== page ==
Dalvin Brown, USA TODAY
Published 1:30 p.m. ET June 30, 2020 | Updated 1:54 p.m. ET June 30, 2020
A new study in the journal Demography reveals that the gap between rich and poor graduates continues to grow wider with only 11.8% of children born in the 1980’s from poor backgrounds actually graduating.
Netflix is shifting $100 million in cash to financial institutions that serve the Black community in a move that draws attention to the racial wealth gap in America.
The company sits on $5.1 billion in cash, and 2% of that will be moved to Black-led banks, Netflix announced Tuesday.
The company said it will first inject $25 million into a fund managed by the Local Initiatives Support Corporation, a nonprofit that develops underinvested communities. Another $10 million will go to Hope Credit Union, which provides capital for the nation’s most impoverished regions in the Deep South.
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The news was praised by billionaire Robert F. Smith, a Black investor who made headlines last year after saying he’d pay off the debts of Morehouse College’s graduating class.
“This is how we turn outrage into action,” Smith tweeted Tuesday. “$100m into Black-owned banks is a giant step forward. If major U.S. companies invest 2% of profits in left-behind communities, we can close the racial wealth gap in 10 years.”
Netflix said it plans to redirect even more cash to Black-focused institutions as the company grows.
“We believe bringing more capital to these communities can make a meaningful difference for the people and businesses in them, helping more families buy their first home or save for college, and more small businesses get started or grow,” Netflix said in a blog post.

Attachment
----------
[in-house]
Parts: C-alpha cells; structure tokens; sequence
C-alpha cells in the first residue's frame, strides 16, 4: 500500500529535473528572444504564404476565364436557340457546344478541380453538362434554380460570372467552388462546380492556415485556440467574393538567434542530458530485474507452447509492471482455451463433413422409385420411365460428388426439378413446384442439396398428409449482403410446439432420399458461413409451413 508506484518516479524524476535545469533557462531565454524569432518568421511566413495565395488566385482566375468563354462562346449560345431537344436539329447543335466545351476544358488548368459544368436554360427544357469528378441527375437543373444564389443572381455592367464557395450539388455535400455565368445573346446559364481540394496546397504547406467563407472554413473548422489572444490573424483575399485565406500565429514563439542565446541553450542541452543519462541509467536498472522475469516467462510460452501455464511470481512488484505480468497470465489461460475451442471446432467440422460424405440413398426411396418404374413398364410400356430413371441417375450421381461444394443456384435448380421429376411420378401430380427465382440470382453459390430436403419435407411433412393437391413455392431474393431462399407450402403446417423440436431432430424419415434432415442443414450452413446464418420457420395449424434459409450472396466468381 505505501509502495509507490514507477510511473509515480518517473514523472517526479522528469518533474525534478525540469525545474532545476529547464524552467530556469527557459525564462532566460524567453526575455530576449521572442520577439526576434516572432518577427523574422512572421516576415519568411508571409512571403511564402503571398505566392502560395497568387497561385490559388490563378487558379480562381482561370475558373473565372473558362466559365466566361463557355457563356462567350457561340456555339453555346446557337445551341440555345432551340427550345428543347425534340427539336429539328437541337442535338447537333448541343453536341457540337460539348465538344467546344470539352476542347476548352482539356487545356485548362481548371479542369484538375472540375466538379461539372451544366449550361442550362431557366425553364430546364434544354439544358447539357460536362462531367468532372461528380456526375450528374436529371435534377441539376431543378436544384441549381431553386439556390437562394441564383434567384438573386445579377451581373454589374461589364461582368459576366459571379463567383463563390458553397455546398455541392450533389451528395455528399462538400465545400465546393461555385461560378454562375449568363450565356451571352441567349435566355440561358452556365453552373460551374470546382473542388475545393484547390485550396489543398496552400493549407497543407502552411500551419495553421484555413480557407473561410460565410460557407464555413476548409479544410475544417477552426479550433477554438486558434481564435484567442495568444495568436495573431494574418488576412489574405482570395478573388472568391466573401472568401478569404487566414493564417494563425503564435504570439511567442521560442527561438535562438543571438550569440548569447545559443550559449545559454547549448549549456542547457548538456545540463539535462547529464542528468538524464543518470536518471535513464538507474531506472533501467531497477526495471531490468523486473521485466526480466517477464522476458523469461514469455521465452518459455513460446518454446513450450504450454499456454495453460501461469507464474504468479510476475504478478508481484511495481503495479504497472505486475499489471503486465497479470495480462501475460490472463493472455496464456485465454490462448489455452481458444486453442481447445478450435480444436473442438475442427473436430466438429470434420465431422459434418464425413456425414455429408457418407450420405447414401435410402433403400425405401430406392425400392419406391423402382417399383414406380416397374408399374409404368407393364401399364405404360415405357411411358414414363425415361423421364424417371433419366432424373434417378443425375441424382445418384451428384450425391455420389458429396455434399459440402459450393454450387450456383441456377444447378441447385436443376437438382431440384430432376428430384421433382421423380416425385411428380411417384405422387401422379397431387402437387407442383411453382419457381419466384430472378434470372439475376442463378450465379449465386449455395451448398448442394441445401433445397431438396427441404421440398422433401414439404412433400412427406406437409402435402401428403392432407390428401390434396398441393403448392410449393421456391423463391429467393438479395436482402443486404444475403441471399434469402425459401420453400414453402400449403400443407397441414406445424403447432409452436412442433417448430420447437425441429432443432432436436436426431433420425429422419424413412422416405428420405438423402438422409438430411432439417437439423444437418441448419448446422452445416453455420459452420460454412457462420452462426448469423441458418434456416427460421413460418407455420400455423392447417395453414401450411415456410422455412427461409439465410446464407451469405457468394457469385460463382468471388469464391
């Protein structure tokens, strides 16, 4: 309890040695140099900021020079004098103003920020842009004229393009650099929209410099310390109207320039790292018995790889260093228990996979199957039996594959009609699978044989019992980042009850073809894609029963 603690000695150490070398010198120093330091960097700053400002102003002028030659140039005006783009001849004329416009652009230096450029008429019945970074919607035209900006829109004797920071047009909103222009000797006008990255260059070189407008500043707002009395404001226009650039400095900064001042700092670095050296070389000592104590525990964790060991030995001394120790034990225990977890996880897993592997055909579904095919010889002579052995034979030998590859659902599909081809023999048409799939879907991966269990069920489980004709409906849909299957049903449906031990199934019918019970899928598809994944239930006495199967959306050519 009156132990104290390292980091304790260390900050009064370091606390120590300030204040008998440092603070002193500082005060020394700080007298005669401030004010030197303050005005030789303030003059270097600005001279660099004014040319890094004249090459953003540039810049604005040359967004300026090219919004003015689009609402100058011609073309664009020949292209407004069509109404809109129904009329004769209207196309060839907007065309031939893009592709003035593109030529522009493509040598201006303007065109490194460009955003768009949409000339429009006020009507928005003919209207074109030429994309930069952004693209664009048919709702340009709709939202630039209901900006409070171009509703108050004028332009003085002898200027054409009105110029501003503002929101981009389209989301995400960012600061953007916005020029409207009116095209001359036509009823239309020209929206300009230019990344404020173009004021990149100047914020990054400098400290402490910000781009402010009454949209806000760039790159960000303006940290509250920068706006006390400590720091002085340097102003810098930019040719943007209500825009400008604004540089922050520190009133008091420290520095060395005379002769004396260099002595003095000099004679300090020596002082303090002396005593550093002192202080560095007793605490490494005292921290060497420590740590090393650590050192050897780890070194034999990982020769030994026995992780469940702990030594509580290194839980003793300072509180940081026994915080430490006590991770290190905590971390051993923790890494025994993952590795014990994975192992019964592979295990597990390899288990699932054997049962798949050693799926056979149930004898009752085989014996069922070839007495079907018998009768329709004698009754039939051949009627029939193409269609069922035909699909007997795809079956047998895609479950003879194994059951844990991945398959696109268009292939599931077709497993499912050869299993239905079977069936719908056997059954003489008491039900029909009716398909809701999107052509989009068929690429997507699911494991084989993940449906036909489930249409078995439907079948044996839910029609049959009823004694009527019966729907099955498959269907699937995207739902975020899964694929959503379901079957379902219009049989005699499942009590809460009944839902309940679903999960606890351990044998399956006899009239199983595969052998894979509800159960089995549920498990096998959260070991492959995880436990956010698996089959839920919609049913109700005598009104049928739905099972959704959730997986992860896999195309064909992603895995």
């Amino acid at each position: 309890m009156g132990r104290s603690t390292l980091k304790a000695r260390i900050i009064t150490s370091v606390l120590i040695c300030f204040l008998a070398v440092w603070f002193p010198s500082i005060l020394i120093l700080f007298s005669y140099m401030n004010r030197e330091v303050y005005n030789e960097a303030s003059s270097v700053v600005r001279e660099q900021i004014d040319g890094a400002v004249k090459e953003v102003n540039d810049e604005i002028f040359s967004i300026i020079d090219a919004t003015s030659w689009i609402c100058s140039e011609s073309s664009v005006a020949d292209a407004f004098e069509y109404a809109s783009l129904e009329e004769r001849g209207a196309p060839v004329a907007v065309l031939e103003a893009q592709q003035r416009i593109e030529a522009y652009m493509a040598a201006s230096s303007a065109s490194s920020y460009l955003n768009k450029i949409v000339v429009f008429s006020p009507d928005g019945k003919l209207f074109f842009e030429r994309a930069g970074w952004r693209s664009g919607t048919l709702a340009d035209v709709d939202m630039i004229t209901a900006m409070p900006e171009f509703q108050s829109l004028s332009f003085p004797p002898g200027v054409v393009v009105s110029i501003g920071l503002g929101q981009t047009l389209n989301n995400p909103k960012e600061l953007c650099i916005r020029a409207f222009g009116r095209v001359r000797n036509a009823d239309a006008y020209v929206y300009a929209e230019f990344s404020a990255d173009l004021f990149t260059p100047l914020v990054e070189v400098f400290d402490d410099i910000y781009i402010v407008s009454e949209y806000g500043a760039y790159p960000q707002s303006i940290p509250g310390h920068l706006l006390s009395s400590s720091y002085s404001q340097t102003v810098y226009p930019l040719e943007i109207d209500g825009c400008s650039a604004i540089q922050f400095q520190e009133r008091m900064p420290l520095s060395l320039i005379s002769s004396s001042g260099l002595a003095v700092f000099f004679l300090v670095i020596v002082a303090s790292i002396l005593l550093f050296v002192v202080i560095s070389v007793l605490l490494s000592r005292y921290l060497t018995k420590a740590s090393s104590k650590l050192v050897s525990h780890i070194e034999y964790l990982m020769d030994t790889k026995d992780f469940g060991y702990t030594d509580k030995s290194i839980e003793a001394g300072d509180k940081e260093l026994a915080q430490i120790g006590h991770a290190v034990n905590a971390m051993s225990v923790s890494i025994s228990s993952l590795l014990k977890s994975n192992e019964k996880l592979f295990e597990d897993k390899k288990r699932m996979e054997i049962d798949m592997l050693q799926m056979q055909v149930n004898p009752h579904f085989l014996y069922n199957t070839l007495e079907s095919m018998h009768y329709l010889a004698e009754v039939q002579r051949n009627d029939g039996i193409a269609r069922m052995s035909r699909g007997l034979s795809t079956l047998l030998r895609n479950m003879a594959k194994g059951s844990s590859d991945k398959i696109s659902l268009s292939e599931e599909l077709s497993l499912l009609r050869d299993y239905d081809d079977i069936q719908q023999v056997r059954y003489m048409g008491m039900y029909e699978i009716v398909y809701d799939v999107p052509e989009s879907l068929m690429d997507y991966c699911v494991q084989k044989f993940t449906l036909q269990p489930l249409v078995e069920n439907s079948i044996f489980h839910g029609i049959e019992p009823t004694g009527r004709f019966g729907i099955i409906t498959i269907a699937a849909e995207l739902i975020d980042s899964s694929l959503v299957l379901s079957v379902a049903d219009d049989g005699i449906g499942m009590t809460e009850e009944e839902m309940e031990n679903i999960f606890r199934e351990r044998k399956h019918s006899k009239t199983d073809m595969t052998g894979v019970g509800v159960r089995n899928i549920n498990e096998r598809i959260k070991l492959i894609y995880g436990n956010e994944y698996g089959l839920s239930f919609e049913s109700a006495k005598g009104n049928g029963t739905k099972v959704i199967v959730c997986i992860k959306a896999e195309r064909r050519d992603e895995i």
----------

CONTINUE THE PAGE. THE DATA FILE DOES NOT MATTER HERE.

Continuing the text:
The announcement comes as several big companies tout commitments meant to increase financial equity in the country. Apple and Estée Lauder have publicized plans to buy more from Black-owned businesses.
The shift happened amid renewed calls for equal access to opportunity and fair treatment of Black people in America in the wake of protests over the death of George Floyd. One of the most alarming signs that the nation has a long way to go is the centuries-long financial gap that exists between Black and white families.
Black Americans hold just 2.6% of the nation’s wealth while constituting 13% of the population, according to the Brookings Institution. And the average white household has a net worth that’s $800,000 higher than the average Black household, the nonprofit says.
Follow Dalvin Brown on Twitter: @Dalvin_Brown.
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